The University of Dallas is pleased to announce an exhibition of cast-iron works made by faculty and students, "Results: Works from the UD Iron Pour," which is available for viewing now through Sunday, April 22.+ Read More
As an interdisciplinary subject biopsychology elucidates the connections between the organization of the nervous system and behavior that enable us to see how individuals engage the world.
The Biopsychology Concentration addresses the study of psychology and biology as complementary disciplines that are both enhanced when combined. The inclusion of courses from both domains provides students with a basis for understanding the relationship between psychology and biology at an advanced level.
This concentration will appeal to science and humanities students with a pre-health emphasis, psychology students wanting additional biological studies and biology students interested in the brain/mind behavioral interface.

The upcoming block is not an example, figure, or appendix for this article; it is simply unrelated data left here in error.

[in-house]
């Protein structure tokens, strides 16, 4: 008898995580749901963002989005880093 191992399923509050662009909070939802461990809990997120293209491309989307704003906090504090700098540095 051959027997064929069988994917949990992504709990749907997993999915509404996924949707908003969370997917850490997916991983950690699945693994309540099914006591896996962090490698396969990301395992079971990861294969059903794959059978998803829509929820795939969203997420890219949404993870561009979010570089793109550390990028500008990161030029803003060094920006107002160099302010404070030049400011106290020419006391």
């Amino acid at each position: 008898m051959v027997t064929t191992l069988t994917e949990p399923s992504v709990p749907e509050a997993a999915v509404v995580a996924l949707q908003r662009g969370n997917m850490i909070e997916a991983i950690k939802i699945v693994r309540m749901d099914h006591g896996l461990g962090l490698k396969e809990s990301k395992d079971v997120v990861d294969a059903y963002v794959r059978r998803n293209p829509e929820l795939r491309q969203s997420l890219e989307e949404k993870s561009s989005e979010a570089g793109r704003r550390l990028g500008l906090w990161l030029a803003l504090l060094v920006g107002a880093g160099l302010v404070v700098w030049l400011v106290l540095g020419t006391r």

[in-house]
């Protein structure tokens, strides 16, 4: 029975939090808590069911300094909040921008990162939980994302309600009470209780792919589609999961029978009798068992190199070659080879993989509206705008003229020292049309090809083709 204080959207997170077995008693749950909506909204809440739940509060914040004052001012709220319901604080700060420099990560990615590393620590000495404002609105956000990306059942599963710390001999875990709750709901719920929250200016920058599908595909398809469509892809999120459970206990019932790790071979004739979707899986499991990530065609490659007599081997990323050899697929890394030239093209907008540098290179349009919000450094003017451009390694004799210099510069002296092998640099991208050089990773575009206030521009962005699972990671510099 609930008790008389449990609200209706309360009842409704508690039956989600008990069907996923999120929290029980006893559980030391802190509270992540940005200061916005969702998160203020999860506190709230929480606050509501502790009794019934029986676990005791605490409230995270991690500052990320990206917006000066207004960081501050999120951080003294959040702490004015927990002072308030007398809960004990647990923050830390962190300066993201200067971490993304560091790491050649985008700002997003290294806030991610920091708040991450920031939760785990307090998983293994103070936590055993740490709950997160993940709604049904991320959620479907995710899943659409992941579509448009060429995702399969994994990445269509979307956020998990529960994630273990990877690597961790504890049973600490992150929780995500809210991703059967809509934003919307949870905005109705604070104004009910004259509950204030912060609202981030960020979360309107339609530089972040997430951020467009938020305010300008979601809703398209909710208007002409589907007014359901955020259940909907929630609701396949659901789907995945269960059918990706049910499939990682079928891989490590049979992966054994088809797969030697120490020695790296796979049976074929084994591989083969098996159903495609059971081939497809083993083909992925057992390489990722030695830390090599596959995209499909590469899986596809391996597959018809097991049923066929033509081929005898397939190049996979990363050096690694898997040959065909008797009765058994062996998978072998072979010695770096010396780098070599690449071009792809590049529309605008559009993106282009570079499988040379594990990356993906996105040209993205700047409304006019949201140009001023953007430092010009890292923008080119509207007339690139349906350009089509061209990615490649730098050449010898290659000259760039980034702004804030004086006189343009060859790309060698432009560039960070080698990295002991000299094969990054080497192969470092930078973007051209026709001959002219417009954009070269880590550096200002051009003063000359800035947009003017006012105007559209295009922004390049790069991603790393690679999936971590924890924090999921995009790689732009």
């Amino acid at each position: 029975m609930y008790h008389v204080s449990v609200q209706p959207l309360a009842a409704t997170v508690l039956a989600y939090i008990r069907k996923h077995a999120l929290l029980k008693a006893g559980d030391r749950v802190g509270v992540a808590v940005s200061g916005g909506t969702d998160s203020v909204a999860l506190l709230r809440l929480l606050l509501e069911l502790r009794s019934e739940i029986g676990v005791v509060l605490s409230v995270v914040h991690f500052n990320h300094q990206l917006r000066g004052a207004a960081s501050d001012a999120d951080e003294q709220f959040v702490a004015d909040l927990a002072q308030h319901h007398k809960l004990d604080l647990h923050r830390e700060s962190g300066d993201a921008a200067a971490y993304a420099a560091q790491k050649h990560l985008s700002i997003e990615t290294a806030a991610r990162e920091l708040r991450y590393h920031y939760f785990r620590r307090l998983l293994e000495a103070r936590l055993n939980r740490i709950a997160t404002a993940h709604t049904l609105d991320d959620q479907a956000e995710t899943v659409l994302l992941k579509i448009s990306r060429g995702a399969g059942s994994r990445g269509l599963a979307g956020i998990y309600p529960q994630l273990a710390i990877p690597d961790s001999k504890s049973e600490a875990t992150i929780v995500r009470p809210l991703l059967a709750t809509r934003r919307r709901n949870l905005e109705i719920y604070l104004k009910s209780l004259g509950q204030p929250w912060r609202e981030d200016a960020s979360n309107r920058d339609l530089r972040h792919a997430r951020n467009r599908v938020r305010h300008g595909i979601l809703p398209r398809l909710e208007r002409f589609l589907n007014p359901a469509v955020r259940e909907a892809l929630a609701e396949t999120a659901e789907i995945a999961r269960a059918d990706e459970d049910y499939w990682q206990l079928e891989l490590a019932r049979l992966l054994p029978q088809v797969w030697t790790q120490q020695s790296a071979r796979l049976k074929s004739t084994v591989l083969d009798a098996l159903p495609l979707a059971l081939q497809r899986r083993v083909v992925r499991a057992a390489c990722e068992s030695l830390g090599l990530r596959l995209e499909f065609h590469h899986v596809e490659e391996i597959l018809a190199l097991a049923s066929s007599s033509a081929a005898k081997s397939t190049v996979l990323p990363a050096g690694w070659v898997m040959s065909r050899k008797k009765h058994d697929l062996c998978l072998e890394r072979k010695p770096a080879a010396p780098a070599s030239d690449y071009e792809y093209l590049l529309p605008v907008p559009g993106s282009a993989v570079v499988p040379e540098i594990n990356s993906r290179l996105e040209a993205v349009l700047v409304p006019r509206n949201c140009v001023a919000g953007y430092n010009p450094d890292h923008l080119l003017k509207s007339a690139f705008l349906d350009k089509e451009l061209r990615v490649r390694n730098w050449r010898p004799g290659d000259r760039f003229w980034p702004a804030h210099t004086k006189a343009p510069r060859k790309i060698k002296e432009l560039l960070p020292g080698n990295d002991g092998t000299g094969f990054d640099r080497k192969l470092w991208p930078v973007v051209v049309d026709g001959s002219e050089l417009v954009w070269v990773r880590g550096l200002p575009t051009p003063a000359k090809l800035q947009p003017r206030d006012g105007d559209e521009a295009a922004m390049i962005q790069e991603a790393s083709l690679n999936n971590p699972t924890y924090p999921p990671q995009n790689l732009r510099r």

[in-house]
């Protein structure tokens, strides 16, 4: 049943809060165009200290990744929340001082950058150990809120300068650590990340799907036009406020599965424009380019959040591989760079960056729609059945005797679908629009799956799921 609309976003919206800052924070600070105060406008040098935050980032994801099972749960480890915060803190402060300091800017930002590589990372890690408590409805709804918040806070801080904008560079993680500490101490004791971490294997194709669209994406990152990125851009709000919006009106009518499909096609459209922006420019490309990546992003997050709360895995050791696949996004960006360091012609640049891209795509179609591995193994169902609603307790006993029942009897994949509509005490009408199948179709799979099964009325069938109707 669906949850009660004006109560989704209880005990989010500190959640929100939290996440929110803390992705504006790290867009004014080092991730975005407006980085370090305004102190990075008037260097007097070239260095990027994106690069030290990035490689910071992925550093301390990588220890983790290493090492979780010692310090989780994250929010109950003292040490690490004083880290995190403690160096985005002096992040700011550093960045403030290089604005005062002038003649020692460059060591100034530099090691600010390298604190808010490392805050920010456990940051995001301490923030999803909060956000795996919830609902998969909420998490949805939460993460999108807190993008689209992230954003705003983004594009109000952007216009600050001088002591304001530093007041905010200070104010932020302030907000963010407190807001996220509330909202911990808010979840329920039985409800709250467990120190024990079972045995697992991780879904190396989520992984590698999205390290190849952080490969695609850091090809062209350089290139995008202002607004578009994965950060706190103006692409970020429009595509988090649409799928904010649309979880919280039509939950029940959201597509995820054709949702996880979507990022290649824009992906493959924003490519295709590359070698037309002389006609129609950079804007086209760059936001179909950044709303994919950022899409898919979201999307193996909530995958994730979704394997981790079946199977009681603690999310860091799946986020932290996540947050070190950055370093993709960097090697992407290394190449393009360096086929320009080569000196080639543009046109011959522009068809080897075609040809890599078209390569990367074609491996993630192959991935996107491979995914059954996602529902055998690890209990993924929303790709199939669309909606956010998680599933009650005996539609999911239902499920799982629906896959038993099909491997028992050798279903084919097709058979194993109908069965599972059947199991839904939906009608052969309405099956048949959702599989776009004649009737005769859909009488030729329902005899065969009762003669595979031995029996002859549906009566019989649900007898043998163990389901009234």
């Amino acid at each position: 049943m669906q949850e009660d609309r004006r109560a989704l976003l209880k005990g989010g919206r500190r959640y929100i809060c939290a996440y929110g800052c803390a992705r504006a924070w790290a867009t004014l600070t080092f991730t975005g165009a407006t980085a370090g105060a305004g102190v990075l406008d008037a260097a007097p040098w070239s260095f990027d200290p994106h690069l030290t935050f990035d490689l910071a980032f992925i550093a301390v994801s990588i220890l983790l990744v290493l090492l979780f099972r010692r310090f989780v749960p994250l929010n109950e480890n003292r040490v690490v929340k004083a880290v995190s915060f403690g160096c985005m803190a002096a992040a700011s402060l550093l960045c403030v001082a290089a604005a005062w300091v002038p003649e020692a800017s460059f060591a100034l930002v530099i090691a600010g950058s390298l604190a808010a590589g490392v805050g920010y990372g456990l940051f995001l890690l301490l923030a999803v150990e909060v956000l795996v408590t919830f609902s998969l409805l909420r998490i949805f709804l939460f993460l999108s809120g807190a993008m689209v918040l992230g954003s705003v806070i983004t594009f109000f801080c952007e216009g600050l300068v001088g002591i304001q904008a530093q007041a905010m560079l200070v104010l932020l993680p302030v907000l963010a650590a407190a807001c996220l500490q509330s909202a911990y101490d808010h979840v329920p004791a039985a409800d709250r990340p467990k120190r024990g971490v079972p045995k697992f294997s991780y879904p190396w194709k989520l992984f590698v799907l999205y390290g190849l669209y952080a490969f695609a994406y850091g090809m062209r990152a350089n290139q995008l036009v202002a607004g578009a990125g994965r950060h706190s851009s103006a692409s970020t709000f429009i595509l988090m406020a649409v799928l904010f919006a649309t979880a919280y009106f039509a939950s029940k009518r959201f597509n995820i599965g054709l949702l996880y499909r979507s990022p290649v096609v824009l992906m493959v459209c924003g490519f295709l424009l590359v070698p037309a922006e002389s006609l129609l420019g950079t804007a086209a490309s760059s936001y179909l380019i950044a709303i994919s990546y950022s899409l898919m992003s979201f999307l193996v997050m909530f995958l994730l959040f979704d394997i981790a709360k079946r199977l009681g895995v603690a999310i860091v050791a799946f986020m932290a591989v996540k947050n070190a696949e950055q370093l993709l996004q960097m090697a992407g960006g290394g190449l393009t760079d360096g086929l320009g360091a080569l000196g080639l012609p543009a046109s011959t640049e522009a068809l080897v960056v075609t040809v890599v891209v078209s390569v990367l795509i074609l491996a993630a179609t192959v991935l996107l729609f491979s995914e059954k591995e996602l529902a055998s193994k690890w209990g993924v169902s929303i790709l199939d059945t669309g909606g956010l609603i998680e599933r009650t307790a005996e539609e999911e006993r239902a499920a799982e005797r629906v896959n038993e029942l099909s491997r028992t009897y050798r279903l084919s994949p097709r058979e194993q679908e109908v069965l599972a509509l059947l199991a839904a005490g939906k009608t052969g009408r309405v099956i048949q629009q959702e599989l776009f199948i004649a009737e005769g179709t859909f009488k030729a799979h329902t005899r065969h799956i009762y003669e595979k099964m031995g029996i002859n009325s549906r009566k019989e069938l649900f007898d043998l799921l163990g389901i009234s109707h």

Concentration Requirements 19 credit hours of study including the following required courses:
PSY 2313. General Psychology.
BIO 4V63/PSY 5V52. Biopsychology seminar. 1 credit cross-listed seminar exploring topics in biopsychology, with presentations by multiple faculty in biology and psychology as well as by students)
Two courses from:
BIO 3323. Anatomy.
BIO 3331. Physiology.
BIO 2315. Human Biology.
One course from:
PSY 3336. Abnormal Psychology.
PSY 3345. Fundamentals of Neuropsychology.
6 credits from:
BIO 4V63. Advanced Physiology.
PSY 3354. Health Psychology.
PSY 3355. Evolutionary Psychology.
PSY 4339. Perception and Cognition.
BIO 3345. Biostatistics.
MAT 2305. Introduction to Statistics.
PSY 3425. Statistical Methods for the Social Sciences.
BIO 3123. Anatomy Lab.
BIO 3131. Physiology Lab.
GST 1158. Running.
GST 1118. Public speaking.
BIO 4V63. Medical Terminology.
BIO 3V57/GST 3V57. Internship. With approval.
University of Dallas Board of Trustees Chairman Thomas M. Zellers, M.D., announced today that President Thomas W. Keefe, J.D., will be completing his tenure at the university at the end of this academic term. The university will begin a search for a new president this summer.+ Read More
A self-proclaimed Irish-Catholic Yankee and an altar boy starting in second grade, Russell Greene first learned of the University of Dallas upon moving to North Texas in 1994. "I grew up always dreaming of becoming a police officer," said Greene, who began serving in his post earlier this semester as chief of the university's new police department.+ Read More